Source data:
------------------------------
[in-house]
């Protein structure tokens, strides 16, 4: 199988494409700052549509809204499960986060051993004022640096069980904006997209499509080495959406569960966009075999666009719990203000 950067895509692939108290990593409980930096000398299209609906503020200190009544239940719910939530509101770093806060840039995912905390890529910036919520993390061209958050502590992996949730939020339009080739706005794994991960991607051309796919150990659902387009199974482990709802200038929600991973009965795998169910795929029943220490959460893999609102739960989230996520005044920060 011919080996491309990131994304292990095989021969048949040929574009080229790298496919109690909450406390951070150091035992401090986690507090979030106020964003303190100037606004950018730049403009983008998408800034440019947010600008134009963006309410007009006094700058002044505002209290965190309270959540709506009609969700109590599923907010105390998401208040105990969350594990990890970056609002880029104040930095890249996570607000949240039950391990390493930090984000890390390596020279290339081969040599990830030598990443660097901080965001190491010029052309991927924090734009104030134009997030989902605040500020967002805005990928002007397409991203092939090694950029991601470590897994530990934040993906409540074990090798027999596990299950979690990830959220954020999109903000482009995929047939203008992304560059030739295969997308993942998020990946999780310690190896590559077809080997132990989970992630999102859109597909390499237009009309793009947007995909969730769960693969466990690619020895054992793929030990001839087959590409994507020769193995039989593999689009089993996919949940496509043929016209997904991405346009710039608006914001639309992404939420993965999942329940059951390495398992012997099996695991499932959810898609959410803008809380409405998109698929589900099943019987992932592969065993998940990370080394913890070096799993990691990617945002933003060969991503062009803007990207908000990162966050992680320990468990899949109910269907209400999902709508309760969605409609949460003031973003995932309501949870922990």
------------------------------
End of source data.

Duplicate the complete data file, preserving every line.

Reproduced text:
[in-house]
């Protein structure tokens, strides 16, 4: 199988494409700052549509809204499960986060051993004022640096069980904006997209499509080495959406569960966009075999666009719990203000 950067895509692939108290990593409980930096000398299209609906503020200190009544239940719910939530509101770093806060840039995912905390890529910036919520993390061209958050502590992996949730939020339009080739706005794994991960991607051309796919150990659902387009199974482990709802200038929600991973009965795998169910795929029943220490959460893999609102739960989230996520005044920060 011919080996491309990131994304292990095989021969048949040929574009080229790298496919109690909450406390951070150091035992401090986690507090979030106020964003303190100037606004950018730049403009983008998408800034440019947010600008134009963006309410007009006094700058002044505002209290965190309270959540709506009609969700109590599923907010105390998401208040105990969350594990990890970056609002880029104040930095890249996570607000949240039950391990390493930090984000890390390596020279290339081969040599990830030598990443660097901080965001190491010029052309991927924090734009104030134009997030989902605040500020967002805005990928002007397409991203092939090694950029991601470590897994530990934040993906409540074990090798027999596990299950979690990830959220954020999109903000482009995929047939203008992304560059030739295969997308993942998020990946999780310690190896590559077809080997132990989970992630999102859109597909390499237009009309793009947007995909969730769960693969466990690619020895054992793929030990001839087959590409994507020769193995039989593999689009089993996919949940496509043929016209997904991405346009710039608006914001639309992404939420993965999942329940059951390495398992012997099996695991499932959810898609959410803008809380409405998109698929589900099943019987992932592969065993998940990370080394913890070096799993990691990617945002933003060969991503062009803007990207908000990162966050992680320990468990899949109910269907209400999902709508309760969605409609949460003031973003995932309501949870922990």